I’m always glad to have to walk down to the barn in the night, and I always forget that it makes me glad. I heave on my coat, stomp into my barn boots and trudge down toward the barn light, muttering at myself. But then I sit in the dark, and I remember this gladness, and I walk back up to the gleaming house, listening for the horses.
~Verlyn Klinkenborg from A Light in the Barn

Above us, stars. Beneath us, constellations.
Five billion miles away, a galaxy dies
like a snowflake falling on water. Below us,
some farmer, feeling the chill of that distant death,
snaps on his yard light, drawing his sheds and barn
back into the little system of his care.
All night, the cities, like shimmering novas,
tug with bright streets at lonely lights like his.

~Ted Kooser “Flying at Night”

The night barn is a type of beacon as darkness falls.
Light falls through the cracks to guide our footsteps.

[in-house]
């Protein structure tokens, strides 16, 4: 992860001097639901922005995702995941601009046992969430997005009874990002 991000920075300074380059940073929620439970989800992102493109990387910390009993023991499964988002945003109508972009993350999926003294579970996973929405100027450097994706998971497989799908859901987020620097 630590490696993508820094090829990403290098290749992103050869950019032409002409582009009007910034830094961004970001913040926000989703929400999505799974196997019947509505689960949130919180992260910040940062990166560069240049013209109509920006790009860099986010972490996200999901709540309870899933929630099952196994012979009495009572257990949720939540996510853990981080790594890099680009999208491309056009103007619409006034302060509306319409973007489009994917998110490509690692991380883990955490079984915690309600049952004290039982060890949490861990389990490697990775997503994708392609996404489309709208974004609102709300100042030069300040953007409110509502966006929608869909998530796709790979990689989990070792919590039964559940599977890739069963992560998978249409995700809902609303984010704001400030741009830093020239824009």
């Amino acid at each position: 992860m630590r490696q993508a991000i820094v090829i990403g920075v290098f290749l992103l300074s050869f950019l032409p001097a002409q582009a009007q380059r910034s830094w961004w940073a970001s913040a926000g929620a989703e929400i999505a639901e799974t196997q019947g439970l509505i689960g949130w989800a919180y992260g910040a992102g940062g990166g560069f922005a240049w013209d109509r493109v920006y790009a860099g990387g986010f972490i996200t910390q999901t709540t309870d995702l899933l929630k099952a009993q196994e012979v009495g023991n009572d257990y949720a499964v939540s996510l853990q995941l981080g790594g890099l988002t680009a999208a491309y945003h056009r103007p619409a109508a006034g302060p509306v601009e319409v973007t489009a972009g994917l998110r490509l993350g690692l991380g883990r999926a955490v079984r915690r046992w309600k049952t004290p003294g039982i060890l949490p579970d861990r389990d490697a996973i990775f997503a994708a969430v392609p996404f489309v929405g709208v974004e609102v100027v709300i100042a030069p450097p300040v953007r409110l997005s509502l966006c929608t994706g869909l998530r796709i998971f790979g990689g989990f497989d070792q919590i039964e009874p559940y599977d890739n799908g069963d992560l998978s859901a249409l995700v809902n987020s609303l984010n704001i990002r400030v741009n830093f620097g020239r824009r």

It becomes protection from wind and rain and snow.
It provides creatures comfort so their keepers can sleep soundly.
It is safe and warm – full of steaming breath and overall contentment.
It is a kind of sanctuary: a cathedral sans stained glass grandeur or organ hymns.

Yet the only true sanctuary isn’t found in a weather-beaten barn of rough-hewn old growth timbers vulnerable to the winds of life.

An illuminated night barn happens within me, in the depths of my soul, comforted by the encompassing and salvaging arms of God. There I am held, transformed and restored, grateful beyond measure: all is well here.

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Watching the Birds Watching Me

I have been trying to think of the word to say to you that would never fail to lift you up when you are too tired or too sad not [to] be downcast. When you are so sad that you ‘cannot work’ there is always a danger fear will enter in and begin withering around.